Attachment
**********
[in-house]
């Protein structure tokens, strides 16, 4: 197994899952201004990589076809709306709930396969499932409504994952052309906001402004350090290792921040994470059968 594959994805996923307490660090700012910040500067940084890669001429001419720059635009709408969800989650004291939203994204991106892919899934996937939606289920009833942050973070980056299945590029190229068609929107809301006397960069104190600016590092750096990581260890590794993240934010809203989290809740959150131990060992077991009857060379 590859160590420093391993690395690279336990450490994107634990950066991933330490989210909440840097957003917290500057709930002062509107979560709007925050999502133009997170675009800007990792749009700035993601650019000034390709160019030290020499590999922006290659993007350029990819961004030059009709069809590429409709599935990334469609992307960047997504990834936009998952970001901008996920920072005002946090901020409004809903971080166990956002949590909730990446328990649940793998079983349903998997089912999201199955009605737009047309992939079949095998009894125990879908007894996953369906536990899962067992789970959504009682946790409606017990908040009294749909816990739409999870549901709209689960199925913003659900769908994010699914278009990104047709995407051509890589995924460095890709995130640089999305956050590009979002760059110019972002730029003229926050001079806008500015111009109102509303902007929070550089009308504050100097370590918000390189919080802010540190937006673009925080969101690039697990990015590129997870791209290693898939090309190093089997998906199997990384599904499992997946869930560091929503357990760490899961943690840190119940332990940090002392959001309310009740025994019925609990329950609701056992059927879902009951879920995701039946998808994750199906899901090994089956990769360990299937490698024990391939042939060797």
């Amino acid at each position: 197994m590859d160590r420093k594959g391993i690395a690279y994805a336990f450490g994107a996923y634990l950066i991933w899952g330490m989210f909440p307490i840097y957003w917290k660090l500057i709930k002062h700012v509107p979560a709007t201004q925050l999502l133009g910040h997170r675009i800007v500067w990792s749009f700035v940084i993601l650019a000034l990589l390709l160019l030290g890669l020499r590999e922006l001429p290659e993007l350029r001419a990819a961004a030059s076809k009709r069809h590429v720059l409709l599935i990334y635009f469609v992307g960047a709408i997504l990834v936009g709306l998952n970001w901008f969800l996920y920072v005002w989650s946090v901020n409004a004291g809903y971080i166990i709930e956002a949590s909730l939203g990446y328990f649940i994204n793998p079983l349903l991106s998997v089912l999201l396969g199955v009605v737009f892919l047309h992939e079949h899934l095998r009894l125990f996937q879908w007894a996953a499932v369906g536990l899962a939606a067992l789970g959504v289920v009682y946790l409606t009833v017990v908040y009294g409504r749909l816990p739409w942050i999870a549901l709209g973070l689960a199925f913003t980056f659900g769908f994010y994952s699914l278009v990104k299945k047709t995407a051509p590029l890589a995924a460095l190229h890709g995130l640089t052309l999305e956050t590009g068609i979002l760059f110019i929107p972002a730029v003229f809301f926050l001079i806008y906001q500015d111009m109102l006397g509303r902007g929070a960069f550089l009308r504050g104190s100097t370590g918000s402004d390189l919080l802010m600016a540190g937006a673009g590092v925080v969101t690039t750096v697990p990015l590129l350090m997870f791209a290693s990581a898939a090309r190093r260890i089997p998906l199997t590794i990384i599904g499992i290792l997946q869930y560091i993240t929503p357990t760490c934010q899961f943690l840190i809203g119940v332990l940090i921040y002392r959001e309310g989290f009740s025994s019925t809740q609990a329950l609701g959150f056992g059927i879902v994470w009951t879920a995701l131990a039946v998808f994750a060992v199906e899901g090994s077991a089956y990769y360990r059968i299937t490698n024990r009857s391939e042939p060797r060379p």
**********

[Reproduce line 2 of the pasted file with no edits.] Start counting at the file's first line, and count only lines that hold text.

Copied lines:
């Protein structure tokens, strides 16, 4: 197994899952201004990589076809709306709930396969499932409504994952052309906001402004350090290792921040994470059968 594959994805996923307490660090700012910040500067940084890669001429001419720059635009709408969800989650004291939203994204991106892919899934996937939606289920009833942050973070980056299945590029190229068609929107809301006397960069104190600016590092750096990581260890590794993240934010809203989290809740959150131990060992077991009857060379 590859160590420093391993690395690279336990450490994107634990950066991933330490989210909440840097957003917290500057709930002062509107979560709007925050999502133009997170675009800007990792749009700035993601650019000034390709160019030290020499590999922006290659993007350029990819961004030059009709069809590429409709599935990334469609992307960047997504990834936009998952970001901008996920920072005002946090901020409004809903971080166990956002949590909730990446328990649940793998079983349903998997089912999201199955009605737009047309992939079949095998009894125990879908007894996953369906536990899962067992789970959504009682946790409606017990908040009294749909816990739409999870549901709209689960199925913003659900769908994010699914278009990104047709995407051509890589995924460095890709995130640089999305956050590009979002760059110019972002730029003229926050001079806008500015111009109102509303902007929070550089009308504050100097370590918000390189919080802010540190937006673009925080969101690039697990990015590129997870791209290693898939090309190093089997998906199997990384599904499992997946869930560091929503357990760490899961943690840190119940332990940090002392959001309310009740025994019925609990329950609701056992059927879902009951879920995701039946998808994750199906899901090994089956990769360990299937490698024990391939042939060797």